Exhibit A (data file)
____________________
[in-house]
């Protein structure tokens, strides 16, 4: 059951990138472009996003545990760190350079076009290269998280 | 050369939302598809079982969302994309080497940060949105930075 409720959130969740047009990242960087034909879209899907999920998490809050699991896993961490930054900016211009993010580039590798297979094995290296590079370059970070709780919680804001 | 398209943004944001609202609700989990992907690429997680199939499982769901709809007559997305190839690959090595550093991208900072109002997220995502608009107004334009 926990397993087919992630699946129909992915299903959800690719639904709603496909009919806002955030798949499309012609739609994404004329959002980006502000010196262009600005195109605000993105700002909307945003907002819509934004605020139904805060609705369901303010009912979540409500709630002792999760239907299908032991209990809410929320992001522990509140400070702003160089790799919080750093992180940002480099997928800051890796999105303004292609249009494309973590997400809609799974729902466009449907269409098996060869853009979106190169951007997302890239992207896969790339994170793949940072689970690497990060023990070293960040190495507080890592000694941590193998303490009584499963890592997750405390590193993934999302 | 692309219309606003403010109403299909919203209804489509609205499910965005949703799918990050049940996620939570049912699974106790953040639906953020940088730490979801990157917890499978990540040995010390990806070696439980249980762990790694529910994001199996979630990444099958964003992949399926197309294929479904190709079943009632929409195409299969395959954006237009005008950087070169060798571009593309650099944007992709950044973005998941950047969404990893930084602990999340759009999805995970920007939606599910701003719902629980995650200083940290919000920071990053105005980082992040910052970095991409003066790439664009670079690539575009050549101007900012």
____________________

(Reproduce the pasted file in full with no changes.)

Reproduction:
[in-house]
């Protein structure tokens, strides 16, 4: 059951990138472009996003545990760190350079076009290269998280 | 050369939302598809079982969302994309080497940060949105930075 409720959130969740047009990242960087034909879209899907999920998490809050699991896993961490930054900016211009993010580039590798297979094995290296590079370059970070709780919680804001 | 398209943004944001609202609700989990992907690429997680199939499982769901709809007559997305190839690959090595550093991208900072109002997220995502608009107004334009 926990397993087919992630699946129909992915299903959800690719639904709603496909009919806002955030798949499309012609739609994404004329959002980006502000010196262009600005195109605000993105700002909307945003907002819509934004605020139904805060609705369901303010009912979540409500709630002792999760239907299908032991209990809410929320992001522990509140400070702003160089790799919080750093992180940002480099997928800051890796999105303004292609249009494309973590997400809609799974729902466009449907269409098996060869853009979106190169951007997302890239992207896969790339994170793949940072689970690497990060023990070293960040190495507080890592000694941590193998303490009584499963890592997750405390590193993934999302 | 692309219309606003403010109403299909919203209804489509609205499910965005949703799918990050049940996620939570049912699974106790953040639906953020940088730490979801990157917890499978990540040995010390990806070696439980249980762990790694529910994001199996979630990444099958964003992949399926197309294929479904190709079943009632929409195409299969395959954006237009005008950087070169060798571009593309650099944007992709950044973005998941950047969404990893930084602990999340759009999805995970920007939606599910701003719902629980995650200083940290919000920071990053105005980082992040910052970095991409003066790439664009670079690539575009050549101007900012």